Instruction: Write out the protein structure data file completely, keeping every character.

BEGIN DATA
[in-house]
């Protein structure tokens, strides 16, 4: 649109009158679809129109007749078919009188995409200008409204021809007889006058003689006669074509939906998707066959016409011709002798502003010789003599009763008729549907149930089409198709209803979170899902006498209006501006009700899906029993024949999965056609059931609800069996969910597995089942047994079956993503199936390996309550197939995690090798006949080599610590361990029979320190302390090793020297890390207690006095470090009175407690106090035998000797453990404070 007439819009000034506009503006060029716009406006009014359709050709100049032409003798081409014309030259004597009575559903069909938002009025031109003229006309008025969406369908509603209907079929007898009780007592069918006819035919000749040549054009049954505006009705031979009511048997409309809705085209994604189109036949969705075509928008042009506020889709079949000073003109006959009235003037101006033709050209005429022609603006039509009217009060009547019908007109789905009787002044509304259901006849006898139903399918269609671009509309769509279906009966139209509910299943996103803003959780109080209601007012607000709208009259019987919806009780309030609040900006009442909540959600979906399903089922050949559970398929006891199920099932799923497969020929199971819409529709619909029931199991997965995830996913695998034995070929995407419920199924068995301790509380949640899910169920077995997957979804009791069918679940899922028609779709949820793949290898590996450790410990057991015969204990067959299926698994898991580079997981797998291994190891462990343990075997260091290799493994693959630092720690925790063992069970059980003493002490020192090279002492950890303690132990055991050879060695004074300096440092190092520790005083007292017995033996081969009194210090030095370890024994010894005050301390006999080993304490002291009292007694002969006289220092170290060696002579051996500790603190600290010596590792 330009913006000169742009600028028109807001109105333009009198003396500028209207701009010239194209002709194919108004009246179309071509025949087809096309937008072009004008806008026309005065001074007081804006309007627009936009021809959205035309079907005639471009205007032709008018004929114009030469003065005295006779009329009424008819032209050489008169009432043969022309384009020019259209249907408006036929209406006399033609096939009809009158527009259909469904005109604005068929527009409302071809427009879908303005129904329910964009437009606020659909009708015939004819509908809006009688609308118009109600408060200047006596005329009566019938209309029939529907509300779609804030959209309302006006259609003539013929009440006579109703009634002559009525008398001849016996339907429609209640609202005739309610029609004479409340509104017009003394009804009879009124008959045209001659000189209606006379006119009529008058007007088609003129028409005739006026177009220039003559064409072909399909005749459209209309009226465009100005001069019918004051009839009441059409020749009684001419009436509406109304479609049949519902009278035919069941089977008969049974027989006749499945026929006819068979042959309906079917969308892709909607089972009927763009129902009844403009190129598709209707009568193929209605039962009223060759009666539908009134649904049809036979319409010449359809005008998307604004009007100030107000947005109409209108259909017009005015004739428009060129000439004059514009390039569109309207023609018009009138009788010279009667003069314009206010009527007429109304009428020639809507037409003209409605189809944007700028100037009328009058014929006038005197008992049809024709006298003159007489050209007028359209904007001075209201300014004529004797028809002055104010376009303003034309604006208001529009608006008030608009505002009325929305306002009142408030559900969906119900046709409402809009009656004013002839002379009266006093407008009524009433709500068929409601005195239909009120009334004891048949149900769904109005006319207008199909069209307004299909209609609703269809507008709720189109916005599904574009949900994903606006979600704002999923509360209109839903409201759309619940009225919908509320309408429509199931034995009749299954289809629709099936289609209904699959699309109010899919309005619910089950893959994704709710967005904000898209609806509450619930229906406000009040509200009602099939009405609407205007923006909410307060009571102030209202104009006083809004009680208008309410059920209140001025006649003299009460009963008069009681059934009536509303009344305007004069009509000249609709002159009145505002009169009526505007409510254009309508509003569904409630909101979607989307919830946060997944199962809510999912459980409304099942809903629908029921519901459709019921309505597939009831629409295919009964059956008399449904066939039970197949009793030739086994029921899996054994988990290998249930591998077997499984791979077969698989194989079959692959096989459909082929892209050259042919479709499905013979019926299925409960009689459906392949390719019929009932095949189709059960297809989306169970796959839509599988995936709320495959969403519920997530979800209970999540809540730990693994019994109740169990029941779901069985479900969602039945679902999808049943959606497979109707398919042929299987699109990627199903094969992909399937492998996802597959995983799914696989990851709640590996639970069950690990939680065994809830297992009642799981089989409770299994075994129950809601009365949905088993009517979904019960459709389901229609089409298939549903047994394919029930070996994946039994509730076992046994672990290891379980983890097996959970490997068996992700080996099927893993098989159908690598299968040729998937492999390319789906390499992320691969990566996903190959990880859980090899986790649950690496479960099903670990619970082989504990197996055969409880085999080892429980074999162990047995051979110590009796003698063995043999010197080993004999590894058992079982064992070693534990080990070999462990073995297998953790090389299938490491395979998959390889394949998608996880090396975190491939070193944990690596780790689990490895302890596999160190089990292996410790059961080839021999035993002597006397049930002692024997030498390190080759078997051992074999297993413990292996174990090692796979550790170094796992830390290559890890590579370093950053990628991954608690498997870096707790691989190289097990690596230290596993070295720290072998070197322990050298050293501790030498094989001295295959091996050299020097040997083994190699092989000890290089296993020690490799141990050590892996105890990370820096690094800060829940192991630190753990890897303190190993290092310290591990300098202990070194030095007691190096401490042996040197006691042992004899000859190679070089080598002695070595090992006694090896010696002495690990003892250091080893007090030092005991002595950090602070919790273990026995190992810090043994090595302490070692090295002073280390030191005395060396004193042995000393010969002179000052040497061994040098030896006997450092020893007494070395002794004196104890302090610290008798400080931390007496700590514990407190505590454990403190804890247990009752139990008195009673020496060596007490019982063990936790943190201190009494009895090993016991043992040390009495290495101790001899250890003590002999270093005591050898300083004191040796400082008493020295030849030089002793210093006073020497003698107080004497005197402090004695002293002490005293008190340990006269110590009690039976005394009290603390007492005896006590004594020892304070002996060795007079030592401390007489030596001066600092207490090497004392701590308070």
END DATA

[in-house]
């Protein structure tokens, strides 16, 4: 649109009158679809129109007749078919009188995409200008409204021809007889006058003689006669074509939906998707066959016409011709002798502003010789003599009763008729549907149930089409198709209803979170899902006498209006501006009700899906029993024949999965056609059931609800069996969910597995089942047994079956993503199936390996309550197939995690090798006949080599610590361990029979320190302390090793020297890390207690006095470090009175407690106090035998000797453990404070 007439819009000034506009503006060029716009406006009014359709050709100049032409003798081409014309030259004597009575559903069909938002009025031109003229006309008025969406369908509603209907079929007898009780007592069918006819035919000749040549054009049954505006009705031979009511048997409309809705085209994604189109036949969705075509928008042009506020889709079949000073003109006959009235003037101006033709050209005429022609603006039509009217009060009547019908007109789905009787002044509304259901006849006898139903399918269609671009509309769509279906009966139209509910299943996103803003959780109080209601007012607000709208009259019987919806009780309030609040900006009442909540959600979906399903089922050949559970398929006891199920099932799923497969020929199971819409529709619909029931199991997965995830996913695998034995070929995407419920199924068995301790509380949640899910169920077995997957979804009791069918679940899922028609779709949820793949290898590996450790410990057991015969204990067959299926698994898991580079997981797998291994190891462990343990075997260091290799493994693959630092720690925790063992069970059980003493002490020192090279002492950890303690132990055991050879060695004074300096440092190092520790005083007292017995033996081969009194210090030095370890024994010894005050301390006999080993304490002291009292007694002969006289220092170290060696002579051996500790603190600290010596590792 330009913006000169742009600028028109807001109105333009009198003396500028209207701009010239194209002709194919108004009246179309071509025949087809096309937008072009004008806008026309005065001074007081804006309007627009936009021809959205035309079907005639471009205007032709008018004929114009030469003065005295006779009329009424008819032209050489008169009432043969022309384009020019259209249907408006036929209406006399033609096939009809009158527009259909469904005109604005068929527009409302071809427009879908303005129904329910964009437009606020659909009708015939004819509908809006009688609308118009109600408060200047006596005329009566019938209309029939529907509300779609804030959209309302006006259609003539013929009440006579109703009634002559009525008398001849016996339907429609209640609202005739309610029609004479409340509104017009003394009804009879009124008959045209001659000189209606006379006119009529008058007007088609003129028409005739006026177009220039003559064409072909399909005749459209209309009226465009100005001069019918004051009839009441059409020749009684001419009436509406109304479609049949519902009278035919069941089977008969049974027989006749499945026929006819068979042959309906079917969308892709909607089972009927763009129902009844403009190129598709209707009568193929209605039962009223060759009666539908009134649904049809036979319409010449359809005008998307604004009007100030107000947005109409209108259909017009005015004739428009060129000439004059514009390039569109309207023609018009009138009788010279009667003069314009206010009527007429109304009428020639809507037409003209409605189809944007700028100037009328009058014929006038005197008992049809024709006298003159007489050209007028359209904007001075209201300014004529004797028809002055104010376009303003034309604006208001529009608006008030608009505002009325929305306002009142408030559900969906119900046709409402809009009656004013002839002379009266006093407008009524009433709500068929409601005195239909009120009334004891048949149900769904109005006319207008199909069209307004299909209609609703269809507008709720189109916005599904574009949900994903606006979600704002999923509360209109839903409201759309619940009225919908509320309408429509199931034995009749299954289809629709099936289609209904699959699309109010899919309005619910089950893959994704709710967005904000898209609806509450619930229906406000009040509200009602099939009405609407205007923006909410307060009571102030209202104009006083809004009680208008309410059920209140001025006649003299009460009963008069009681059934009536509303009344305007004069009509000249609709002159009145505002009169009526505007409510254009309508509003569904409630909101979607989307919830946060997944199962809510999912459980409304099942809903629908029921519901459709019921309505597939009831629409295919009964059956008399449904066939039970197949009793030739086994029921899996054994988990290998249930591998077997499984791979077969698989194989079959692959096989459909082929892209050259042919479709499905013979019926299925409960009689459906392949390719019929009932095949189709059960297809989306169970796959839509599988995936709320495959969403519920997530979800209970999540809540730990693994019994109740169990029941779901069985479900969602039945679902999808049943959606497979109707398919042929299987699109990627199903094969992909399937492998996802597959995983799914696989990851709640590996639970069950690990939680065994809830297992009642799981089989409770299994075994129950809601009365949905088993009517979904019960459709389901229609089409298939549903047994394919029930070996994946039994509730076992046994672990290891379980983890097996959970490997068996992700080996099927893993098989159908690598299968040729998937492999390319789906390499992320691969990566996903190959990880859980090899986790649950690496479960099903670990619970082989504990197996055969409880085999080892429980074999162990047995051979110590009796003698063995043999010197080993004999590894058992079982064992070693534990080990070999462990073995297998953790090389299938490491395979998959390889394949998608996880090396975190491939070193944990690596780790689990490895302890596999160190089990292996410790059961080839021999035993002597006397049930002692024997030498390190080759078997051992074999297993413990292996174990090692796979550790170094796992830390290559890890590579370093950053990628991954608690498997870096707790691989190289097990690596230290596993070295720290072998070197322990050298050293501790030498094989001295295959091996050299020097040997083994190699092989000890290089296993020690490799141990050590892996105890990370820096690094800060829940192991630190753990890897303190190993290092310290591990300098202990070194030095007691190096401490042996040197006691042992004899000859190679070089080598002695070595090992006694090896010696002495690990003892250091080893007090030092005991002595950090602070919790273990026995190992810090043994090595302490070692090295002073280390030191005395060396004193042995000393010969002179000052040497061994040098030896006997450092020893007494070395002794004196104890302090610290008798400080931390007496700590514990407190505590454990403190804890247990009752139990008195009673020496060596007490019982063990936790943190201190009494009895090993016991043992040390009495290495101790001899250890003590002999270093005591050898300083004191040796400082008493020295030849030089002793210093006073020497003698107080004497005197402090004695002293002490005293008190340990006269110590009690039976005394009290603390007492005896006590004594020892304070002996060795007079030592401390007489030596001066600092207490090497004392701590308070």